Catholic SJU to hold Jewish Heritage Day

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When they asked Eli Weisel, a Holocaust survivor and Nobel Peace Prize winner, to address the...

By Jennifer Warren

In its search for a keynote speaker, the organizers of St. John’s University’s Jewish Heritage Day, experienced something akin to the travails of Goldilocks.

When they asked Eli Weisel, a Holocaust survivor and Nobel Peace Prize winner, to address the event, he canceled at the last minute — too cold. When they asked Joe Lieberman, the Democratic senator from Connecticut and recent vice president candidate, to speak, his price was $20,000 — too hot.

But then they found Walter Wolff, a German-born author and Holocaust survivor who recently summed up his opinion of Jewish religion in America: “Unfortunat­ely, we have an extreme right and an extreme left. I prefer to be in the middle.”

On March 6, with Wolff as its speaker, St. John’s University in Jamaica, the largest Roman Catholic university in the country, will hold its first annual Jewish Heritage Day to celebrate the school’s rich history of Jewish alumni and their traditions.

“We are a Catholic institution, but the active practice of faith is what we promote,” said Jody Fisher, a St. John’s spokesman involved in planning the event.

In addition to Wolff’s discussion: “From Old World to New: Continuance of the Jewish Tradition,” the program will host the consul general of Israel, Alon Pinkus; local elected officials, including Borough President Claire Shulman and Councilman Morton Povman (D-Kew Gardens); an all-day Judaica exhibition; book signing; and glatt kosher refreshments.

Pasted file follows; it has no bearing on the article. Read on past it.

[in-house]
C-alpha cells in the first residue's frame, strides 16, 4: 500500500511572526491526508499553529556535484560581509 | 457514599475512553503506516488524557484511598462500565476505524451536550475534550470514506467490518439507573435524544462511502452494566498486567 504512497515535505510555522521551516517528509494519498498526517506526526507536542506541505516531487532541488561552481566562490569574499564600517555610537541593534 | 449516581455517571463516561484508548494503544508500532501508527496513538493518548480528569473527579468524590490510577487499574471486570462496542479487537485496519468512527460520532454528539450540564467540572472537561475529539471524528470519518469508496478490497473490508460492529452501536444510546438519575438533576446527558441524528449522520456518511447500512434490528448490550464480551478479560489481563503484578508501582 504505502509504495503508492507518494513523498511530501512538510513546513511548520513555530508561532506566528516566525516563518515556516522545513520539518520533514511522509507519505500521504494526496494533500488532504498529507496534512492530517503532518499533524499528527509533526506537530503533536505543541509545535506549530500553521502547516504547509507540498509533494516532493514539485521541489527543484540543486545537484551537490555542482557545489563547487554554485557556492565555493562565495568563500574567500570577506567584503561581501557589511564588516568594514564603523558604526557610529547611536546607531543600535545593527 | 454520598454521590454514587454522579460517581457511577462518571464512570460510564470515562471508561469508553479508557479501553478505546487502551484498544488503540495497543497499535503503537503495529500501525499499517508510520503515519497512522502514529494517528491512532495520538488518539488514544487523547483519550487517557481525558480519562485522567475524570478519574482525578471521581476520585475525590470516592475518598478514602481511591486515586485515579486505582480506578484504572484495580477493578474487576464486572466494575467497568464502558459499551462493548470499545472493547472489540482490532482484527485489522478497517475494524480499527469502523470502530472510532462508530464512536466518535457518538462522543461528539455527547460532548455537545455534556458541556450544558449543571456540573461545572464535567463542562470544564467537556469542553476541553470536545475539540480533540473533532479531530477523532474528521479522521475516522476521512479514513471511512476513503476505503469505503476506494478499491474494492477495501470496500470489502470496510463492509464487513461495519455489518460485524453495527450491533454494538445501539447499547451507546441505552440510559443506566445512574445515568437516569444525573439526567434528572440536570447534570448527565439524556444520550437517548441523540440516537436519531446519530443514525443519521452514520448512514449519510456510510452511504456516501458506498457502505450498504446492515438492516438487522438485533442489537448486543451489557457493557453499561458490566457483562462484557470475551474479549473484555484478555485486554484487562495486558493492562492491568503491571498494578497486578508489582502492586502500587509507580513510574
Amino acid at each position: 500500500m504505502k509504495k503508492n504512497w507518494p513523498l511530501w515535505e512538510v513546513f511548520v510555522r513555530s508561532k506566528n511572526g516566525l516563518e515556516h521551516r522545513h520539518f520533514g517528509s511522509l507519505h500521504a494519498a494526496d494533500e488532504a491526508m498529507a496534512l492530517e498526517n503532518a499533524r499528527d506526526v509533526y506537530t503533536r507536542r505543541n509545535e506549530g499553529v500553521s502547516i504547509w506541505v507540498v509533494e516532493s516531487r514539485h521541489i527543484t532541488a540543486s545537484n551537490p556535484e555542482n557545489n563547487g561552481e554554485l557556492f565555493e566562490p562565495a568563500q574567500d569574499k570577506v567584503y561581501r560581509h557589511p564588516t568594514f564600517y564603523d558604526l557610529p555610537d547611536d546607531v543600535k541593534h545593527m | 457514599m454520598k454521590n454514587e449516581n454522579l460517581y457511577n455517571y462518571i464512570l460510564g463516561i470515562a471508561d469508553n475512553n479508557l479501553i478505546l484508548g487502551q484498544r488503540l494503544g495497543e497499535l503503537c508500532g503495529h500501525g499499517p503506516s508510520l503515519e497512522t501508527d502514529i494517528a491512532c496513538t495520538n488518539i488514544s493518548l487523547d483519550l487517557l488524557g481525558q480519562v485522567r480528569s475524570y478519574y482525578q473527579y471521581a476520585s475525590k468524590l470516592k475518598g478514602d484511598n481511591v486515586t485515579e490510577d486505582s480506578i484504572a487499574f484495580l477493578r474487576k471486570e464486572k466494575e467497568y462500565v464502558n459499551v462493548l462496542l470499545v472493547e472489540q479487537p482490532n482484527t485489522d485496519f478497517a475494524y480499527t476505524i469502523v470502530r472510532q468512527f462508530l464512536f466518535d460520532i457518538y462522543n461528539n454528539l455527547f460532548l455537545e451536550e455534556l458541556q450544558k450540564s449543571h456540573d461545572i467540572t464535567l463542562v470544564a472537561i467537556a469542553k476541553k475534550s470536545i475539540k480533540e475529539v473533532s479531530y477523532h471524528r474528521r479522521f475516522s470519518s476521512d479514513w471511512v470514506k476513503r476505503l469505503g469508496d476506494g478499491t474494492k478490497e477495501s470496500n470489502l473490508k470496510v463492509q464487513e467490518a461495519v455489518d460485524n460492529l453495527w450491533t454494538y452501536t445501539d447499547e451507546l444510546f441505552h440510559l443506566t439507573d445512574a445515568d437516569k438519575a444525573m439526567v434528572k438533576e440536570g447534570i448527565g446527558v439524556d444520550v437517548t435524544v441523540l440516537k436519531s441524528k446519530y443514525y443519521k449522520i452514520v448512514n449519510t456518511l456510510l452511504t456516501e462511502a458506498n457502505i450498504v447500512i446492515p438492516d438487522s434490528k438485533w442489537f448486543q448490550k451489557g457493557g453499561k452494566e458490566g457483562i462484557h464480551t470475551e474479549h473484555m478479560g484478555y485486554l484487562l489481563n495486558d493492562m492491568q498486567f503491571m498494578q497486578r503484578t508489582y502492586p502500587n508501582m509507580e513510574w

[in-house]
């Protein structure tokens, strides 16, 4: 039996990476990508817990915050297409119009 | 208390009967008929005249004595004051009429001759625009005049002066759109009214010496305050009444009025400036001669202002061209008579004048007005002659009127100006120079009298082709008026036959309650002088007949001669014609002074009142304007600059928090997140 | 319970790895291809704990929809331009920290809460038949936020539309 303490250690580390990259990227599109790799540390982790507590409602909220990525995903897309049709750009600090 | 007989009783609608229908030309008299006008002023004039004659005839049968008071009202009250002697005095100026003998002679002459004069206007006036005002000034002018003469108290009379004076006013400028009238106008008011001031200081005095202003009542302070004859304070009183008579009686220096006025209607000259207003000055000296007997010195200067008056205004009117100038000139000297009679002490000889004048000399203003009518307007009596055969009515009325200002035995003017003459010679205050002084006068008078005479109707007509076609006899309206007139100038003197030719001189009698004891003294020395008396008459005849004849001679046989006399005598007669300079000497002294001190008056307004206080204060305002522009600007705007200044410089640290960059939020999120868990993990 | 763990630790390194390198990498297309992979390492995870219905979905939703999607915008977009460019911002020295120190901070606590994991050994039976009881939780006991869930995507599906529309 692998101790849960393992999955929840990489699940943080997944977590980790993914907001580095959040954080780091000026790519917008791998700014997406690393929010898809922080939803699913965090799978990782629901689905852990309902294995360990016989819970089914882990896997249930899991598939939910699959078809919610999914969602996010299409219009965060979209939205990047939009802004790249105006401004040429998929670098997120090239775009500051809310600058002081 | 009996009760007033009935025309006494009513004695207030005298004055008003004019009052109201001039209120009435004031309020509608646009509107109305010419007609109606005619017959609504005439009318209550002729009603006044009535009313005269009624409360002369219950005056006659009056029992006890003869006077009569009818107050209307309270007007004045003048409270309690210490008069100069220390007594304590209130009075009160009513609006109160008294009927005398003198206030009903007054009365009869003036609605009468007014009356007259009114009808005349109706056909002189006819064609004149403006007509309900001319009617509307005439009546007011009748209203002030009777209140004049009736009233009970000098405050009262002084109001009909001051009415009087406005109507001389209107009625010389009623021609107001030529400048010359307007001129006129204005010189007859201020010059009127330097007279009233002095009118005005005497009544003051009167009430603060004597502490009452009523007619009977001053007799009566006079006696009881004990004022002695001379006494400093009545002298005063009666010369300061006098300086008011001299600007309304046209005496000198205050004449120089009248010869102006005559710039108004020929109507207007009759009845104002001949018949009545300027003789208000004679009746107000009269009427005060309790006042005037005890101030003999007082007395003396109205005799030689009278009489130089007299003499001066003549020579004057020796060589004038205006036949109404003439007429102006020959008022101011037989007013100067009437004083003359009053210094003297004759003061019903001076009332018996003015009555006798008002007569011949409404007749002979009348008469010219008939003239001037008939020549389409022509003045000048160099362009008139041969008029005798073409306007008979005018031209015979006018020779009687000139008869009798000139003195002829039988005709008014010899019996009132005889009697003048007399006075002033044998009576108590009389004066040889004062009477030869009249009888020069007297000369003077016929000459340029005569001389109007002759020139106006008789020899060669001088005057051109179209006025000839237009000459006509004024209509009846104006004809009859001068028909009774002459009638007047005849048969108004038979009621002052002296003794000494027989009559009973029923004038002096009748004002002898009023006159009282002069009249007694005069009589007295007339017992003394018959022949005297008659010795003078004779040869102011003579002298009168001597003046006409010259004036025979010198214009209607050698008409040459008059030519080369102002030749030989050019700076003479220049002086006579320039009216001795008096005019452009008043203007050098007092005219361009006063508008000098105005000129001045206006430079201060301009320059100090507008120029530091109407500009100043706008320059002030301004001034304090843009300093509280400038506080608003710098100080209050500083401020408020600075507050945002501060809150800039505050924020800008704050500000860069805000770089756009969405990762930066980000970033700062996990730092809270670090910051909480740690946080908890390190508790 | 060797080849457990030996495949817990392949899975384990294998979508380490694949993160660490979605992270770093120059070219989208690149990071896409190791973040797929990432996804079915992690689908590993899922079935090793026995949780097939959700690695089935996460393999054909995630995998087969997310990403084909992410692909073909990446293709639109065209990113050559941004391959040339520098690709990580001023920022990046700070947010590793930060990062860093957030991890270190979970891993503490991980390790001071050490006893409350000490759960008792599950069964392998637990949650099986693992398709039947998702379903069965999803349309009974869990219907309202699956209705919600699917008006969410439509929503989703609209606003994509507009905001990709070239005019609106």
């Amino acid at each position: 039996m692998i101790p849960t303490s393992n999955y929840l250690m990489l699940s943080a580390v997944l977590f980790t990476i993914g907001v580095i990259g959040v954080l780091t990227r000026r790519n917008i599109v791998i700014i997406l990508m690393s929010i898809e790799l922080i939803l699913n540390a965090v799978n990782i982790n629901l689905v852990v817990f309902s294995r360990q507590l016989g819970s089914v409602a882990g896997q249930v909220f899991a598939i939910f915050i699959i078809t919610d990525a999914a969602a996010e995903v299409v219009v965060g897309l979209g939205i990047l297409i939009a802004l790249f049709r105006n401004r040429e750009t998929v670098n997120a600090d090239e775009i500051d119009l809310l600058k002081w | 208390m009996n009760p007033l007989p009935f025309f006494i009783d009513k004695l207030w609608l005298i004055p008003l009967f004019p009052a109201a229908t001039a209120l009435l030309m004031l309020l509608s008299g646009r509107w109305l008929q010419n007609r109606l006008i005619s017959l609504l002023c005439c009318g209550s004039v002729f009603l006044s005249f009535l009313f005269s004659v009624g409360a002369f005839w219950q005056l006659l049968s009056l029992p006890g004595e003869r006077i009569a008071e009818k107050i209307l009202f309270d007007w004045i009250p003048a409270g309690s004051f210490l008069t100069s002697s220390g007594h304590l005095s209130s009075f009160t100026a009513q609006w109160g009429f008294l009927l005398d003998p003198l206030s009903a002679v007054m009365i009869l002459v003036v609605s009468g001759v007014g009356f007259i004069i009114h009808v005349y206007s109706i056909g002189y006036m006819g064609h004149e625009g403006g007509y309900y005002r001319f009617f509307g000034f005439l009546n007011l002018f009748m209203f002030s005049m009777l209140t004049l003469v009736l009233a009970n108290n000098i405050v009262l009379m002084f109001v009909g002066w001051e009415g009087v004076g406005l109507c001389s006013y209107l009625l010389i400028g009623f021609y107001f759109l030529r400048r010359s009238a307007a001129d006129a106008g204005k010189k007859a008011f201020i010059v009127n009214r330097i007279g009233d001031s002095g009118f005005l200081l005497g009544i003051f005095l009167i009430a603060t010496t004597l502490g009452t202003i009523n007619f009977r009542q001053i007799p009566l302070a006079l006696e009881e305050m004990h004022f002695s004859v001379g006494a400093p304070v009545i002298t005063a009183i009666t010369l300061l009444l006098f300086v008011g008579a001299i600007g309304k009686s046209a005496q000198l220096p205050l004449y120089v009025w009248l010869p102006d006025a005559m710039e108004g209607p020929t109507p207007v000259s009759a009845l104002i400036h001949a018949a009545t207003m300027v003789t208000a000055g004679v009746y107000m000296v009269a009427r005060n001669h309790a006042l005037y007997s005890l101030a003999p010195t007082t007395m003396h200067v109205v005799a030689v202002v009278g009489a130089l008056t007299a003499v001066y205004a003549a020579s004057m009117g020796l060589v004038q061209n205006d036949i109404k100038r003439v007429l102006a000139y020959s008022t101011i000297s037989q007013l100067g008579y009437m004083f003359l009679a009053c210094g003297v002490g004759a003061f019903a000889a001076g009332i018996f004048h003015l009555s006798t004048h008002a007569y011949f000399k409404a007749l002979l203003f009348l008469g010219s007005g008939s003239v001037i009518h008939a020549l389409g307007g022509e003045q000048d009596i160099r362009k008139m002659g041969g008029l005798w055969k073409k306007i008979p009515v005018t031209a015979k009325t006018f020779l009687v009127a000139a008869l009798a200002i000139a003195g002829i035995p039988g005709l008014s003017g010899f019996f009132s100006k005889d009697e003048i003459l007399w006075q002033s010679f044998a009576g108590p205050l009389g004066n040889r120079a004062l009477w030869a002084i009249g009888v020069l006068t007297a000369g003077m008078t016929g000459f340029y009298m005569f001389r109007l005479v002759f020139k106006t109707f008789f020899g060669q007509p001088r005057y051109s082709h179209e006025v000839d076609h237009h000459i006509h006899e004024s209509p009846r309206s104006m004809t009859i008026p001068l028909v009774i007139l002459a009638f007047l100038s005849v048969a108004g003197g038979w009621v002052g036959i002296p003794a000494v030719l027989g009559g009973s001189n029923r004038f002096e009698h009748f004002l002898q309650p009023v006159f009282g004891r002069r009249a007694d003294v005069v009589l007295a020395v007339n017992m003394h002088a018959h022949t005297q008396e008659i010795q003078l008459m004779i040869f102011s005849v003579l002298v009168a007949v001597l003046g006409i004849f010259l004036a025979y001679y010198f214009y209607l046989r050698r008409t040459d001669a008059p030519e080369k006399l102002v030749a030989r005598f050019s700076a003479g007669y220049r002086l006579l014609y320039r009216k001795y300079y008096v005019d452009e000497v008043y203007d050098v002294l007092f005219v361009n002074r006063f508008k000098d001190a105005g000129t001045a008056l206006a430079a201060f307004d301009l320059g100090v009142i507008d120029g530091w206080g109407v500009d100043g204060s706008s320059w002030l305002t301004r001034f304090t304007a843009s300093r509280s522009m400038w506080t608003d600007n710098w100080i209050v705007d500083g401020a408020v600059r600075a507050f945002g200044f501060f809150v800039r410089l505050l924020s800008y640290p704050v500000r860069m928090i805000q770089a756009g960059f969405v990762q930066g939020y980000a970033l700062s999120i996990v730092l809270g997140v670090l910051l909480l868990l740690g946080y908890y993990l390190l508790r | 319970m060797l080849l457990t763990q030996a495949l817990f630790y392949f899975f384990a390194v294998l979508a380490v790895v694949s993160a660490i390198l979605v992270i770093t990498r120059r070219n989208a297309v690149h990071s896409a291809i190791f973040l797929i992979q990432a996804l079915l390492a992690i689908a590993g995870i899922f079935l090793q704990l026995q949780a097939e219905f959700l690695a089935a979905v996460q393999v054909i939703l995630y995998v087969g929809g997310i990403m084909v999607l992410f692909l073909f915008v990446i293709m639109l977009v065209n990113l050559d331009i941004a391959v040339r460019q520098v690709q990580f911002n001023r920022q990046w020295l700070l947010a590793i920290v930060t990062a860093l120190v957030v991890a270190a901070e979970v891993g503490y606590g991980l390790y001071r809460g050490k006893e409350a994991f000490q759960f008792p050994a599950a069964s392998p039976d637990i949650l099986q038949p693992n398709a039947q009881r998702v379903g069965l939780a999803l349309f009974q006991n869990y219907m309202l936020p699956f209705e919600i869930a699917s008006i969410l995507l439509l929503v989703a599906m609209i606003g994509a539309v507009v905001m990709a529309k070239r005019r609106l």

The basis of Wolff’s keynote address, he said, is the ancient tenet, “love thy neighbor as you would love thyself. It’s the most importance sentence in the Bible and the Torah.”

Wolff’s own history as a Jewish man in Nazi Germany and his survival during the Holocaust is the result of that neighborly love.

In November 1938 Wolff was arrested in Germany during Kristallnacht, the Night of Broken Glass, when the Nazis broke thousands of store windows, burned synagogues and killed scores of Jews across the country. Later he was taken to Dachua, the concentration camp outside Munich, where “by a miracle I got out.” The only country available to Wolff and his family at the time was Italy, where in 1943 they lived in the town Casale Monserrato as “internati liberti,” or free interns.

“We had to go to the police everyday. We had curfews,” he said, but then the local government was instructed by Mussolini’s fascist government that all foreigners were to be arrested. Things quickly changed.

“One night our local policeman came to our little home there and knocked on our door. He said, ‘Listen very carefully to what I am going to say. I have orders. Tomorrow morning at 8 o’clock I am going to be here to arrest you and turn you over to the Germans.’”

“Why did he do it?” Wolf asked to answer his own question. “He followed the sentence ‘love thy neighbor.’”

Wolff, his mother and his brother heeded the officer’s advice and with the help of their landlord escaped into the mountains where they were helped by still more friends. “Everybody took a chance to hide us,” he said.

This year’s Jewish Heritage Day grew out of the university’s practice of celebrating other cultures. After sponsoring an Irish cultural day, African-American month, and an Italian heritage event, the day to honor its Jewish students and alumni was inevitable, organizers say.

Harold Novak, 82, a Jewish St. John’s alumnus who graduated in June 1941 and now lives in Florida, said the school was “unbelievab­le.” At the time he attended, the school was located at 99 Schermerhorn St. in Brooklyn. “The school was — if not heavily Jewish — there were a lot,” he said.

Novok’s dean was a priest. He attended classes with nuns and brothers. But the Catholicism at the University was never an issue for him. The only religion Novok practiced at the time, he said, was his devout allegiance to the university’s basketball team.

“We used to go to the games at Madison Square Garden,” he said. “On the team there were a couple of Jewish boys, a couple of Catholic boys, a couple of Protestant boys, but they were all boys from St. John’s and that’s what mattered to them.”

The event is from 10 a.m. to 4:30 p.m. at Marillac Hall.

Reach reporter Jennifer Warren by e-mail at or call 229-0300, Ext. 155.

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